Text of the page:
3 Basic Tips for Your First Time at the Farmers’ Market

Here’s a confession: I’d never shopped at a farmers’ market before I went to write this article. Sure, I’d been to one — strolled through the stalls, snagged some samples, bought something prepackaged, posted an Instagram, and went on with my day. But that’s not shopping. That’s a wonderfully lazy start to a weekend of adventure. I’m talking buying groceries: thinking about the week ahead and getting the stuff to make it happen.

Getting the freshest, locally grown, organic produce is wonderful. So what stopped me? Well, I was afraid. Everybody else seemed so sure of themselves, so in-the-know, I assumed there was something I was just missing. I mean, is there anything more intimidating than a hippy grandma on a mission at the farmers’ market? I don’t think so.


I knew I needed to be brave. Armed with only a tote, some cash, and a shopping list, I faced my farmers’ market fears.


Needless to say, I not only survived but also learned some handy tips along the way. Take note, fellow farmers’ market rookies.

Tip 1: Have a Flexible Plan

Toss those romantic, let’s-see-what-looks-good notions aside. Go with a solid plan, but keep it flexible. I decided to shop for three perfectly summery recipes: Shrimp and Tomato Skewers, Strawberry and Quinoa Salad, and Pork Tacos with Grilled Peaches. Specifically, I was looking for tomatoes, strawberries, and peaches. A short list kept me from reverting back to a lazy and/or overwhelmed stroll.

Remember: farmers’ markets are stocked by local vendors, so you’ll only find what’s in season. When shopping for recipes at your market, you might need to tweak some things based on what’s available to you. If you’re unsure about a specific swap, talk to the vendors.

For example, I decided to swap the cherry tomatoes in the Shrimp and Tomato Skewers recipe for purple bumble bee tomatoes because they were delicious and the best available. I talked to the vendor and he assured me that specific variety would hold up well on the grill (or in my tiny kitchen oven). Perfect.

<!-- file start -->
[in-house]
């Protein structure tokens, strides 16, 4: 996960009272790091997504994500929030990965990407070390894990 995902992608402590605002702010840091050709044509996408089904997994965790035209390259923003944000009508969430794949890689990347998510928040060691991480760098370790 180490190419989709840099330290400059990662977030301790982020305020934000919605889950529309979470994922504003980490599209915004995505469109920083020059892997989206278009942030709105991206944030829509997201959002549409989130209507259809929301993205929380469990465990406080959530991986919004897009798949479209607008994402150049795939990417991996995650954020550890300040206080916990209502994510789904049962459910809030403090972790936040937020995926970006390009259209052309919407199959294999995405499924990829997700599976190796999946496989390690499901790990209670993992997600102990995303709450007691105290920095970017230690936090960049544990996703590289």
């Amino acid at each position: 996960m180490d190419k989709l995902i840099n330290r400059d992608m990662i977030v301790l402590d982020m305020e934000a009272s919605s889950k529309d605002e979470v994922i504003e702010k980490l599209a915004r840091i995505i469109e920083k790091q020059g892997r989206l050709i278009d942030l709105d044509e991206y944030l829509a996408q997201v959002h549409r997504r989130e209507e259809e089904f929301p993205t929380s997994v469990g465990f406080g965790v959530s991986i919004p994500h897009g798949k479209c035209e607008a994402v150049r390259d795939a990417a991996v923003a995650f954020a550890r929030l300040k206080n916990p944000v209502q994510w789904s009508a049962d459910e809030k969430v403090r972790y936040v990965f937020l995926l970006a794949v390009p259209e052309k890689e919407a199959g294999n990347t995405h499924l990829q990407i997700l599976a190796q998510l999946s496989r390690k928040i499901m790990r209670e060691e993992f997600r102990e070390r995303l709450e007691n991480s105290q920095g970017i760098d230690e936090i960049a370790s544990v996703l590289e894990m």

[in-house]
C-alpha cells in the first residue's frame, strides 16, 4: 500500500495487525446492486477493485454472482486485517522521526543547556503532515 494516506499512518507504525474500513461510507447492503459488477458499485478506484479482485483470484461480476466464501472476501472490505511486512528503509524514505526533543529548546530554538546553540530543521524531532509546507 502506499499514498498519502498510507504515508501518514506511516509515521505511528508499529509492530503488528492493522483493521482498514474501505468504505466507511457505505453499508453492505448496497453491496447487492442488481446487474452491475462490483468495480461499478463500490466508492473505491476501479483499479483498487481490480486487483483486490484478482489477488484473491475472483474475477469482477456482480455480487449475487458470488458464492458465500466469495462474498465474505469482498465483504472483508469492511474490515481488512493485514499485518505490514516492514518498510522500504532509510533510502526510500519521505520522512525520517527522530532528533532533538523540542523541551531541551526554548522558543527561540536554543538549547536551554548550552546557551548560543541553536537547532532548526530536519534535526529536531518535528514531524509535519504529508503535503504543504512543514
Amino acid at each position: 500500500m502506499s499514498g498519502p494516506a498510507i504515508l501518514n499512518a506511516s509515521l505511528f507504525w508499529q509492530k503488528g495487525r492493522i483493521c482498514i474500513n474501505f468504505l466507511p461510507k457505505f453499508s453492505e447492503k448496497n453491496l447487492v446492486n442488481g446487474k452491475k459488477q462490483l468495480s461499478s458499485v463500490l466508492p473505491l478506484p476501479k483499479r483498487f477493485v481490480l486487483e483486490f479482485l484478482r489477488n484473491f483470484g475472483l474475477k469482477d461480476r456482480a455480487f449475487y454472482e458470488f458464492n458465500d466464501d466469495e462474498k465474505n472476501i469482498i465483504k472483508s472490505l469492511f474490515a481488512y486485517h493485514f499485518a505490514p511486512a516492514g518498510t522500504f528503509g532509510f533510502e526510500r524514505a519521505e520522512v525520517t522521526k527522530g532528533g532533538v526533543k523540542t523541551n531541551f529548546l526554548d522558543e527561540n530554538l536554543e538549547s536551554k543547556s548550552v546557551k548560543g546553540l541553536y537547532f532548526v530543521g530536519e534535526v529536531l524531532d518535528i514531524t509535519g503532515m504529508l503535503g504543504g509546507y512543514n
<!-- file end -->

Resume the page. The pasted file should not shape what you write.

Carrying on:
3 Tips for Farmers’ Market Newbies
3 Tips for Farmers’ Market Newbies


Tip 2: Ask a Lot of Questions

If you’re walking in unfamiliar territory, or maybe just overwhelmed by the options, it can be a challenge to pick the best produce out of the bunch. I can’t tell you how many times I’ve Googled, “how to pick the perfect…” only to get home and realize I didn’t. Don’t be afraid to ask for help. Most vendors will be glad to show off the literal fruit of their labor.

I wasn’t sure how the pick the best peaches for grilling — which variety? how firm? what color? how fuzzy? Instead of just walking away, I asked the vendor for help. Not only did he come over and thoughtfully handpick peaches for me, but he explained what he was looking for. Turns out, it’s about the background color (the quintessential red blush is always the same): orange is good and green is not ripe.

3 Tips for Farmers’ Market Newbies

3 Tips for Farmers’ Market Newbies
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Tip 3: Try Before You Buy and Customize

Ask first, but most vendors are happy to offer free samples of produce, even if there isn’t a container of samples already on display (like the peaches above). It’s helpful to sample different varieties of the same thing to directly compare the flavors. Once you’ve tasted the options, pick what you think will work best.

I used to see samples as little treats — and, yeah, they totally are — but now I realize samples actually help you pick the best ingredients based on your preferences. Who’d have thought?
Don’t feel limited by fruits and veggies already sorted for you: it’s totally okay to make your own selections.

When I was picking out strawberries, I noticed the pre-sorted baskets had a mix of small and large strawberries, and I was going for something more uniform. With the help of the vendor, I created a custom basket to fit my needs. Get in there and pick your favorites.

3 Tips for Farmers’ Market Newbies

Lastly, it’s good to hit the market during a lull, not right when it opens or before it closes. Taking advantage of a sweet spot somewhere in the middle means you can take your time and talk to vendors who aren’t swamped. Take note of the crowds every time you visit, and you’ll find the right time for you soon enough.

I walked away from the farmers’ market victorious, carrying a tote filled with my handpicked, taste-tested bounty. The scariest thing I faced was a folk singer covering Amy Winehouse’s Back to Black for a group of kids definitely under 12. Now it’s your turn. Pick a recipe and get to it. Be sure to share your bounty on Instagram using #confettikitchen!

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